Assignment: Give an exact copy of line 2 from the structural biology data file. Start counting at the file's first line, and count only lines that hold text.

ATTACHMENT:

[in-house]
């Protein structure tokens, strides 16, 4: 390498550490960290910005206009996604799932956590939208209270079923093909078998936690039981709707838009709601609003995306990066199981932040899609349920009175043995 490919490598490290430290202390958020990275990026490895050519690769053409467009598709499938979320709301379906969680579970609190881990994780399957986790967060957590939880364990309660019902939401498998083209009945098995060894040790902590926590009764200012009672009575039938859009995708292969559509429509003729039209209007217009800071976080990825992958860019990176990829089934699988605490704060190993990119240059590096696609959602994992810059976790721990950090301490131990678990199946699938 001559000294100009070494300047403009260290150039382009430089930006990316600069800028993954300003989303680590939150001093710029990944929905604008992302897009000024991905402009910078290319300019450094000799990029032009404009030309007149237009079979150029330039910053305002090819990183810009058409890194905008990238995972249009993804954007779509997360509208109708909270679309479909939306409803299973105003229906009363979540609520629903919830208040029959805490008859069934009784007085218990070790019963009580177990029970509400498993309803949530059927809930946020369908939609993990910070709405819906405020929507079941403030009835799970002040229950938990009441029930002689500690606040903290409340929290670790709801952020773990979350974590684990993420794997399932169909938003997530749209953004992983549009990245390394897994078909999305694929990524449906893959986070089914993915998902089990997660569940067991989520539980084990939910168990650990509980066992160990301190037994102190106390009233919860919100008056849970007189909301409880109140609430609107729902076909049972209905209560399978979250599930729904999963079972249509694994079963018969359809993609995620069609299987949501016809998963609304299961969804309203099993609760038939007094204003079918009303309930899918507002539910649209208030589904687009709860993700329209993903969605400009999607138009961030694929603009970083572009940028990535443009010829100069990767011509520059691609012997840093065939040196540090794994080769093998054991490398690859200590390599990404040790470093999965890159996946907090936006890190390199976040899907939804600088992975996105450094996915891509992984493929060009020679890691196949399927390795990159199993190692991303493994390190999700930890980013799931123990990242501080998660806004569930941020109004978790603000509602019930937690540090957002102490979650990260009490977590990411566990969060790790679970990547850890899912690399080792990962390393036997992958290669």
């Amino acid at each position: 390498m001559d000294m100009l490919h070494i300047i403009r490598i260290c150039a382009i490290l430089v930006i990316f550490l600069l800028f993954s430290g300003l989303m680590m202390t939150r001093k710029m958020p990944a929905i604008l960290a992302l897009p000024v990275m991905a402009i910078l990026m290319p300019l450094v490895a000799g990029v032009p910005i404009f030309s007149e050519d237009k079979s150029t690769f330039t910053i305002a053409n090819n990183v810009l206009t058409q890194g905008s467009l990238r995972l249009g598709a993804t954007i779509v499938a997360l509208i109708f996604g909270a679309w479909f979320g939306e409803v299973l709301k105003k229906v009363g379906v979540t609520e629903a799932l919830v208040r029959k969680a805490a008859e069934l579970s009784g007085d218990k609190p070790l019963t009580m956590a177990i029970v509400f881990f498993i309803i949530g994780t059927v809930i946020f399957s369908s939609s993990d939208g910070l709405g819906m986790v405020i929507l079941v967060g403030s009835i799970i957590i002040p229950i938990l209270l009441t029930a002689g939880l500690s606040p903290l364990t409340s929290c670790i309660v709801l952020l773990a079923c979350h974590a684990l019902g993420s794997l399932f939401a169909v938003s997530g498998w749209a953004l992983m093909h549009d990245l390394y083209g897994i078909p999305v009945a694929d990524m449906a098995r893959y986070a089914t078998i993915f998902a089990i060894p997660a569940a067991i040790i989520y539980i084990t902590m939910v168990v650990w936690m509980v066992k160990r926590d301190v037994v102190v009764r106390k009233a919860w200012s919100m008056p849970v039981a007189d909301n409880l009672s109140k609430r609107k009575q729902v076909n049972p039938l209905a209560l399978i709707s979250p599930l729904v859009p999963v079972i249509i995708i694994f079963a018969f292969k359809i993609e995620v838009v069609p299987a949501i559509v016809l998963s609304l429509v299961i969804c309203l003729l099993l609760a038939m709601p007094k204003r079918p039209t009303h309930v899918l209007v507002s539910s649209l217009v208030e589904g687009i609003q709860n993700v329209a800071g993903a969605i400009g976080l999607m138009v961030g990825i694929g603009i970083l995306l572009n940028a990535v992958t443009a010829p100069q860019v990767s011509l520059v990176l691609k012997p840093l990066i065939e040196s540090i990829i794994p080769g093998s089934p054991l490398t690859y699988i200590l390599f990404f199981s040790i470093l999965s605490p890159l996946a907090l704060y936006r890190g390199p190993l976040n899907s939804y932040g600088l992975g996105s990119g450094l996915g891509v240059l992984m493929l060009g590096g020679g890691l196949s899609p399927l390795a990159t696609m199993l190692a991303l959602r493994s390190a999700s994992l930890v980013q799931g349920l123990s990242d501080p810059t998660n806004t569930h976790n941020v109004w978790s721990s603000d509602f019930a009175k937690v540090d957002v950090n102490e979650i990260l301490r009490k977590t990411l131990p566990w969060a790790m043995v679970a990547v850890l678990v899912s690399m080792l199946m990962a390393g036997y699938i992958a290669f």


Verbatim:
């Protein structure tokens, strides 16, 4: 390498550490960290910005206009996604799932956590939208209270079923093909078998936690039981709707838009709601609003995306990066199981932040899609349920009175043995 490919490598490290430290202390958020990275990026490895050519690769053409467009598709499938979320709301379906969680579970609190881990994780399957986790967060957590939880364990309660019902939401498998083209009945098995060894040790902590926590009764200012009672009575039938859009995708292969559509429509003729039209209007217009800071976080990825992958860019990176990829089934699988605490704060190993990119240059590096696609959602994992810059976790721990950090301490131990678990199946699938 001559000294100009070494300047403009260290150039382009430089930006990316600069800028993954300003989303680590939150001093710029990944929905604008992302897009000024991905402009910078290319300019450094000799990029032009404009030309007149237009079979150029330039910053305002090819990183810009058409890194905008990238995972249009993804954007779509997360509208109708909270679309479909939306409803299973105003229906009363979540609520629903919830208040029959805490008859069934009784007085218990070790019963009580177990029970509400498993309803949530059927809930946020369908939609993990910070709405819906405020929507079941403030009835799970002040229950938990009441029930002689500690606040903290409340929290670790709801952020773990979350974590684990993420794997399932169909938003997530749209953004992983549009990245390394897994078909999305694929990524449906893959986070089914993915998902089990997660569940067991989520539980084990939910168990650990509980066992160990301190037994102190106390009233919860919100008056849970007189909301409880109140609430609107729902076909049972209905209560399978979250599930729904999963079972249509694994079963018969359809993609995620069609299987949501016809998963609304299961969804309203099993609760038939007094204003079918009303309930899918507002539910649209208030589904687009709860993700329209993903969605400009999607138009961030694929603009970083572009940028990535443009010829100069990767011509520059691609012997840093065939040196540090794994080769093998054991490398690859200590390599990404040790470093999965890159996946907090936006890190390199976040899907939804600088992975996105450094996915891509992984493929060009020679890691196949399927390795990159199993190692991303493994390190999700930890980013799931123990990242501080998660806004569930941020109004978790603000509602019930937690540090957002102490979650990260009490977590990411566990969060790790679970990547850890899912690399080792990962390393036997992958290669």